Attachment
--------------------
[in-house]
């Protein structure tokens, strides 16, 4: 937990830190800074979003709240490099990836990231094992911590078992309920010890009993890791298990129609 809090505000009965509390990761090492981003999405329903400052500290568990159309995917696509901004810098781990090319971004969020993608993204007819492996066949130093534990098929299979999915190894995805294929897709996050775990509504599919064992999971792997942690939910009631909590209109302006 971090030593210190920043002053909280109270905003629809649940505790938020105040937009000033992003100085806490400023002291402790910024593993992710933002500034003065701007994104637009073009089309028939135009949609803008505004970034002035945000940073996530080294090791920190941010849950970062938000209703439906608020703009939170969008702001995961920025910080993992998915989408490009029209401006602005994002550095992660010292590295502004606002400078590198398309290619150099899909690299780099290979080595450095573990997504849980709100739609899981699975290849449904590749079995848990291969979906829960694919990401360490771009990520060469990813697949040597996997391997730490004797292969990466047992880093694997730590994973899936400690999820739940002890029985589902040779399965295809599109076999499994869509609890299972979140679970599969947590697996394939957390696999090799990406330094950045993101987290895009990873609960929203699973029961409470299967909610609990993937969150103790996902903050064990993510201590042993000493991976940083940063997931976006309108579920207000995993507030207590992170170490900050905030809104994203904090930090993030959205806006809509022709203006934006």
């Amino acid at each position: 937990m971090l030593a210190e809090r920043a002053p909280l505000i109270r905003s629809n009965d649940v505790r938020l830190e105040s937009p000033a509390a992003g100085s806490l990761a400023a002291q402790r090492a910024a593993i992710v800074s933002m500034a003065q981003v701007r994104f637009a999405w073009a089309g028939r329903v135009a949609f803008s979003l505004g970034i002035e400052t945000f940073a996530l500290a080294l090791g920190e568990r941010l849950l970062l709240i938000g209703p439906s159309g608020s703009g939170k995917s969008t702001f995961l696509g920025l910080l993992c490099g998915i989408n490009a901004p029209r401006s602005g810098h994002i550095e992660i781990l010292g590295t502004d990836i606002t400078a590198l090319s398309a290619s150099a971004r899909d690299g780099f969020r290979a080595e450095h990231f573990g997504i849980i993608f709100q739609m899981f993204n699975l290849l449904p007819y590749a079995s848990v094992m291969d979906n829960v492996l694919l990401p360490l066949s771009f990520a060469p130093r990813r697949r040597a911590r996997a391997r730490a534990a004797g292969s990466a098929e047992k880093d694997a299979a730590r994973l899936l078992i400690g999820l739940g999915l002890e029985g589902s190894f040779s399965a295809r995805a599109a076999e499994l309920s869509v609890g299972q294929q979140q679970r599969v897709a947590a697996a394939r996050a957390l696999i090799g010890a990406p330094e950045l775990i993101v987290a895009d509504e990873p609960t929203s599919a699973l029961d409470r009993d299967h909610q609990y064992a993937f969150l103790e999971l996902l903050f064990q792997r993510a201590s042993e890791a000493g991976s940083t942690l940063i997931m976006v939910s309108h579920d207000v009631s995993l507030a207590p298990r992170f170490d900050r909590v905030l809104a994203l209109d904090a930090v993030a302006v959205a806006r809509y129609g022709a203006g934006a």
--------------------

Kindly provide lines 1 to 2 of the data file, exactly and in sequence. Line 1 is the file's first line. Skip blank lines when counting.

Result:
[in-house]
């Protein structure tokens, strides 16, 4: 937990830190800074979003709240490099990836990231094992911590078992309920010890009993890791298990129609 809090505000009965509390990761090492981003999405329903400052500290568990159309995917696509901004810098781990090319971004969020993608993204007819492996066949130093534990098929299979999915190894995805294929897709996050775990509504599919064992999971792997942690939910009631909590209109302006 971090030593210190920043002053909280109270905003629809649940505790938020105040937009000033992003100085806490400023002291402790910024593993992710933002500034003065701007994104637009073009089309028939135009949609803008505004970034002035945000940073996530080294090791920190941010849950970062938000209703439906608020703009939170969008702001995961920025910080993992998915989408490009029209401006602005994002550095992660010292590295502004606002400078590198398309290619150099899909690299780099290979080595450095573990997504849980709100739609899981699975290849449904590749079995848990291969979906829960694919990401360490771009990520060469990813697949040597996997391997730490004797292969990466047992880093694997730590994973899936400690999820739940002890029985589902040779399965295809599109076999499994869509609890299972979140679970599969947590697996394939957390696999090799990406330094950045993101987290895009990873609960929203699973029961409470299967909610609990993937969150103790996902903050064990993510201590042993000493991976940083940063997931976006309108579920207000995993507030207590992170170490900050905030809104994203904090930090993030959205806006809509022709203006934006």